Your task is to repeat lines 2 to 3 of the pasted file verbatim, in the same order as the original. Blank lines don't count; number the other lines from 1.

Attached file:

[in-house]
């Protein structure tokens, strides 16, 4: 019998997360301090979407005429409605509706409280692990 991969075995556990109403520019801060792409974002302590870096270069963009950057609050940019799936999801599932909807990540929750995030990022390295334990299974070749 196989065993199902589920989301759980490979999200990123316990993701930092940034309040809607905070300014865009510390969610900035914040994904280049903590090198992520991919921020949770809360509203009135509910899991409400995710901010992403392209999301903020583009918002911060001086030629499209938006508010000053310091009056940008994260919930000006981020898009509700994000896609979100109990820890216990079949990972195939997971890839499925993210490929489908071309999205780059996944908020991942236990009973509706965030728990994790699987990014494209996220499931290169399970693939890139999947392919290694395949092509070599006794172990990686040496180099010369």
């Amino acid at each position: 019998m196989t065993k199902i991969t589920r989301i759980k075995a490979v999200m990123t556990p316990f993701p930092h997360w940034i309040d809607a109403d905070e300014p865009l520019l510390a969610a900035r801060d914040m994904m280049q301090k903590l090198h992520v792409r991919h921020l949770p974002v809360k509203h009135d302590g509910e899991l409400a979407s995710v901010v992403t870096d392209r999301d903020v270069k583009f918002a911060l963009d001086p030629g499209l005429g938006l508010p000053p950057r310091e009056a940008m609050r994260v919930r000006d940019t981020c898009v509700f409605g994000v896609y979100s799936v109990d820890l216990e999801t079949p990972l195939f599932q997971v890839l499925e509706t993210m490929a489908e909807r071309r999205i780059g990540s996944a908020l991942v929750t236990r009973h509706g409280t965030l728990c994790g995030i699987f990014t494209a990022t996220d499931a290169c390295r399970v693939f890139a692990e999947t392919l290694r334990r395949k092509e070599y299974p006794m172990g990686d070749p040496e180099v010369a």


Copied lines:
């Protein structure tokens, strides 16, 4: 019998997360301090979407005429409605509706409280692990 991969075995556990109403520019801060792409974002302590870096270069963009950057609050940019799936999801599932909807990540929750995030990022390295334990299974070749 196989065993199902589920989301759980490979999200990123316990993701930092940034309040809607905070300014865009510390969610900035914040994904280049903590090198992520991919921020949770809360509203009135509910899991409400995710901010992403392209999301903020583009918002911060001086030629499209938006508010000053310091009056940008994260919930000006981020898009509700994000896609979100109990820890216990079949990972195939997971890839499925993210490929489908071309999205780059996944908020991942236990009973509706965030728990994790699987990014494209996220499931290169399970693939890139999947392919290694395949092509070599006794172990990686040496180099010369």
């Amino acid at each position: 019998m196989t065993k199902i991969t589920r989301i759980k075995a490979v999200m990123t556990p316990f993701p930092h997360w940034i309040d809607a109403d905070e300014p865009l520019l510390a969610a900035r801060d914040m994904m280049q301090k903590l090198h992520v792409r991919h921020l949770p974002v809360k509203h009135d302590g509910e899991l409400a979407s995710v901010v992403t870096d392209r999301d903020v270069k583009f918002a911060l963009d001086p030629g499209l005429g938006l508010p000053p950057r310091e009056a940008m609050r994260v919930r000006d940019t981020c898009v509700f409605g994000v896609y979100s799936v109990d820890l216990e999801t079949p990972l195939f599932q997971v890839l499925e509706t993210m490929a489908e909807r071309r999205i780059g990540s996944a908020l991942v929750t236990r009973h509706g409280t965030l728990c994790g995030i699987f990014t494209a990022t996220d499931a290169c390295r399970v693939f890139a692990e999947t392919l290694r334990r395949k092509e070599y299974p006794m172990g990686d070749p040496e180099v010369a």